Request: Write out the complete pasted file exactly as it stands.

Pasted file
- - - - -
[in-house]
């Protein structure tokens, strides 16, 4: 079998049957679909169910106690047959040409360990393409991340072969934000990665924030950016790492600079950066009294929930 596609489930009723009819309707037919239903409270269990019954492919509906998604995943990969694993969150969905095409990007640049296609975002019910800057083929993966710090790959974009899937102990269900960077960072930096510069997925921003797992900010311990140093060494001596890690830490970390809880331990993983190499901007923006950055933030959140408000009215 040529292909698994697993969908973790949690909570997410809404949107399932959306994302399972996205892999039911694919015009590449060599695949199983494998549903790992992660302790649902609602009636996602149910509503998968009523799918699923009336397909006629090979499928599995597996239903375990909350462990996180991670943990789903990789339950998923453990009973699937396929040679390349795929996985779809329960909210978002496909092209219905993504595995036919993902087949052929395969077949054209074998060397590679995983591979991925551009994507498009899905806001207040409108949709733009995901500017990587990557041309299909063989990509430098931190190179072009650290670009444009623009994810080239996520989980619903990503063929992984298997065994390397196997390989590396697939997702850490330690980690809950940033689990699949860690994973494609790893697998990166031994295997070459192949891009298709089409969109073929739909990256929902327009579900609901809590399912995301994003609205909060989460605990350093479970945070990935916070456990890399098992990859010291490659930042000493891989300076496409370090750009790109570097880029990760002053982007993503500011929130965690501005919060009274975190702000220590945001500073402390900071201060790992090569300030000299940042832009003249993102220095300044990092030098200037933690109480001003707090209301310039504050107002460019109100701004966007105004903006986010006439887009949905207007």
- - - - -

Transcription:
[in-house]
């Protein structure tokens, strides 16, 4: 079998049957679909169910106690047959040409360990393409991340072969934000990665924030950016790492600079950066009294929930 596609489930009723009819309707037919239903409270269990019954492919509906998604995943990969694993969150969905095409990007640049296609975002019910800057083929993966710090790959974009899937102990269900960077960072930096510069997925921003797992900010311990140093060494001596890690830490970390809880331990993983190499901007923006950055933030959140408000009215 040529292909698994697993969908973790949690909570997410809404949107399932959306994302399972996205892999039911694919015009590449060599695949199983494998549903790992992660302790649902609602009636996602149910509503998968009523799918699923009336397909006629090979499928599995597996239903375990909350462990996180991670943990789903990789339950998923453990009973699937396929040679390349795929996985779809329960909210978002496909092209219905993504595995036919993902087949052929395969077949054209074998060397590679995983591979991925551009994507498009899905806001207040409108949709733009995901500017990587990557041309299909063989990509430098931190190179072009650290670009444009623009994810080239996520989980619903990503063929992984298997065994390397196997390989590396697939997702850490330690980690809950940033689990699949860690994973494609790893697998990166031994295997070459192949891009298709089409969109073929739909990256929902327009579900609901809590399912995301994003609205909060989460605990350093479970945070990935916070456990890399098992990859010291490659930042000493891989300076496409370090750009790109570097880029990760002053982007993503500011929130965690501005919060009274975190702000220590945001500073402390900071201060790992090569300030000299940042832009003249993102220095300044990092030098200037933690109480001003707090209301310039504050107002460019109100701004966007105004903006986010006439887009949905207007």